Quebec Cities Face New COVID-19 Restrictions as Ontario Contends With Testing Backlog

Quebec Cities Face New COVID-19 Restrictions as Ontario Contends With Testing Backlog
A woman walks past the bars on Crescent street on September 30, 2020 in Montreal. (The Canadian Press/Ryan Remiorz)
The Canadian Press

Quebec reported 16 more deaths Thursday as it began the first day of new restrictions meant to flatten a spike in COVID-19 infections, while Ontario was dealing with a backlog of more than 82,000 tests.

Partial lockdowns in the greater Montreal area, Quebec City, and the Chaudiere-Appalaches region south of the provincial capital are to last at least 28 days.

Bars, casinos, concert halls, cinemas, museums, and libraries are to be shuttered and restaurants will be limited to takeout.

Private gatherings are prohibited and people cannot have any visitors from another address at their homes, with caregivers or maintenance workers among the few exceptions.

Outdoor gatherings are forbidden, masks are mandatory for demonstrations, and police have the power to hand out hefty fines to those who flout the rules.

The new deaths brought Quebec’s total to 5,850. It had 933 new cases and the number of people in hospital rose by 13 to 275. Forty-six people were in intensive care.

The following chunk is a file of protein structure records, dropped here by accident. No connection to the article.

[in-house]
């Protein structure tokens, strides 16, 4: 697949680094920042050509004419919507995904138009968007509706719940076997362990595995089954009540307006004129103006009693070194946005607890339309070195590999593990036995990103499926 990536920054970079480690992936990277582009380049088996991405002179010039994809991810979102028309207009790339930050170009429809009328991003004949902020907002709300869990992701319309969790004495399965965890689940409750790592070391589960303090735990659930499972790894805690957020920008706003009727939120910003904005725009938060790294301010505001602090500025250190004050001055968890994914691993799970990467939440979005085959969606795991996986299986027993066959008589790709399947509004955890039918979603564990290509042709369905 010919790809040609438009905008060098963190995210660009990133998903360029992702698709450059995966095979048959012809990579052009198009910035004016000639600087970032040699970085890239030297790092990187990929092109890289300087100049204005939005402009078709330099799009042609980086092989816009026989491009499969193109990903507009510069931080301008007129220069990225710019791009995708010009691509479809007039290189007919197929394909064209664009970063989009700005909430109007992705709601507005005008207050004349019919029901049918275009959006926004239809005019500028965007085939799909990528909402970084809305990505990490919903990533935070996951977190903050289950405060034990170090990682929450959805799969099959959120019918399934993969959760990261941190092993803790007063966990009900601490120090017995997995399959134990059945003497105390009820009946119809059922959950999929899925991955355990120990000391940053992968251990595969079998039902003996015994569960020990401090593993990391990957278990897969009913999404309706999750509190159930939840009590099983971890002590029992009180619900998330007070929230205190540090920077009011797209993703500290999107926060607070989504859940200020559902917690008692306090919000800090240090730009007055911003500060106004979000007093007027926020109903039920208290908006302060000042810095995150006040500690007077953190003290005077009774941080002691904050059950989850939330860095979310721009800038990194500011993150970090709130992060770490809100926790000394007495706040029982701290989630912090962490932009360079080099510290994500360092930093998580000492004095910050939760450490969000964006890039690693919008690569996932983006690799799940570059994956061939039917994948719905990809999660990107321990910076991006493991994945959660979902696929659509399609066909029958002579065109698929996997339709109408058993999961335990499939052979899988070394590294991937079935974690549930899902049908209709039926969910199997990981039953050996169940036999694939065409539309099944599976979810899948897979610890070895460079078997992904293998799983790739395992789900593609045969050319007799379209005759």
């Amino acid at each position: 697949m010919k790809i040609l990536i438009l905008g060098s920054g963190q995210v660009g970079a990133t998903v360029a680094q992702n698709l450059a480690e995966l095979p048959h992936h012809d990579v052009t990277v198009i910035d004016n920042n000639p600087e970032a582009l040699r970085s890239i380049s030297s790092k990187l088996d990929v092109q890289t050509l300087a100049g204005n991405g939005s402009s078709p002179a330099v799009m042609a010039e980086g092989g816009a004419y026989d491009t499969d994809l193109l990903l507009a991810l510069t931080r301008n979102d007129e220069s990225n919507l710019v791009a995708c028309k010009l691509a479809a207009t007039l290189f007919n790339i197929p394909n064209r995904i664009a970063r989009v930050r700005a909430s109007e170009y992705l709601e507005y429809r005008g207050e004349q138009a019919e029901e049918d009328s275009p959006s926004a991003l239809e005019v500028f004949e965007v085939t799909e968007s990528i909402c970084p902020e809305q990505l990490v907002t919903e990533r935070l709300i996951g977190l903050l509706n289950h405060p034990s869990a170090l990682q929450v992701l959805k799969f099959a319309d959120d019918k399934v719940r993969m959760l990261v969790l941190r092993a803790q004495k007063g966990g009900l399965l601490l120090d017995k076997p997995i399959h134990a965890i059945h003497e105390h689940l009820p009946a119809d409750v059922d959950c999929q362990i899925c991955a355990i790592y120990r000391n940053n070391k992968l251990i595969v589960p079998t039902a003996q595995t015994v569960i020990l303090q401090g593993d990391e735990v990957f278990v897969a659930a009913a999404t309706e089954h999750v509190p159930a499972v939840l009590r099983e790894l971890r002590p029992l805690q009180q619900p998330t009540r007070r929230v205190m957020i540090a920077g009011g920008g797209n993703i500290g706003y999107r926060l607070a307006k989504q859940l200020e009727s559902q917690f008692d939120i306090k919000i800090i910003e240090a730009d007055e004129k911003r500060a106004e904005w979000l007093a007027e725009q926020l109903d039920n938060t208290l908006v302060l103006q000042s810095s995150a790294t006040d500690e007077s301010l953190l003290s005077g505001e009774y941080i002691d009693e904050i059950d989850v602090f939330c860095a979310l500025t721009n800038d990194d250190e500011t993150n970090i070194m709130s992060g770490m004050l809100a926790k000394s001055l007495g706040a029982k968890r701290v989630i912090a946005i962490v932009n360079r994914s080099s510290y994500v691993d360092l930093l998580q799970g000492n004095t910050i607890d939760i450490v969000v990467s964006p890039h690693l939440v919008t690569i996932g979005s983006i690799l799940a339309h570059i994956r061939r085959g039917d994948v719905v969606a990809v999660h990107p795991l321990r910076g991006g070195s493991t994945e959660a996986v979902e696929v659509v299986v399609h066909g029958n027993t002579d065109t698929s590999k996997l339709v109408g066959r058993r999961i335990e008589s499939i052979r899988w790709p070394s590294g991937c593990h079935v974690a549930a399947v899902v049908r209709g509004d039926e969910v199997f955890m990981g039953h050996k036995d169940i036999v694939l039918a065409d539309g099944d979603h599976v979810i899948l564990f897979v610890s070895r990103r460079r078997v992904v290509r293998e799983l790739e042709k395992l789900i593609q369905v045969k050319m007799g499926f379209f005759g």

In Ontario, there were 538 new COVID-19 cases reported Thursday and three new deaths. There were 162 people in hospital, including 36 in intensive care.

Nearly 40,000 tests were completed since Ontario’s last daily report, but there were still more than 82,000 samples waiting to be processed.

In Alberta, a technical glitch prevented 5,000 people who tested negative for the novel coronavirus from getting their results by phone autodialer or text. Those affected made up less than 3 percent of the 224,000 tests completed between Sept. 3 and 29.

Anyone with a positive result in that time frame was informed by direct phone call.

Alberta Health Services said Thursday the problem had been corrected and delayed results were being delivered.

The Health Quality Council of Alberta, a provincial agency, said a survey done between May 25 and June 29 found 30 percent of more than 11,000 respondents said they delayed seeking health care due to the pandemic. Of those, more than one-fifth said doing so affected their health “greatly” or “quite a bit.”

Nearly three-quarters of respondents reported experiencing stress, anxiety or depression with which they found it difficult to cope.

Also on Thursday, Manitoba went live with the national COVID Alert app. Quebec is to follow in the next few days. British Columbia, Alberta, Nova Scotia, and Prince Edward Island are in the final stages of discussions.

Ottawa is in talks with all remaining provinces that have not yet adopted the app.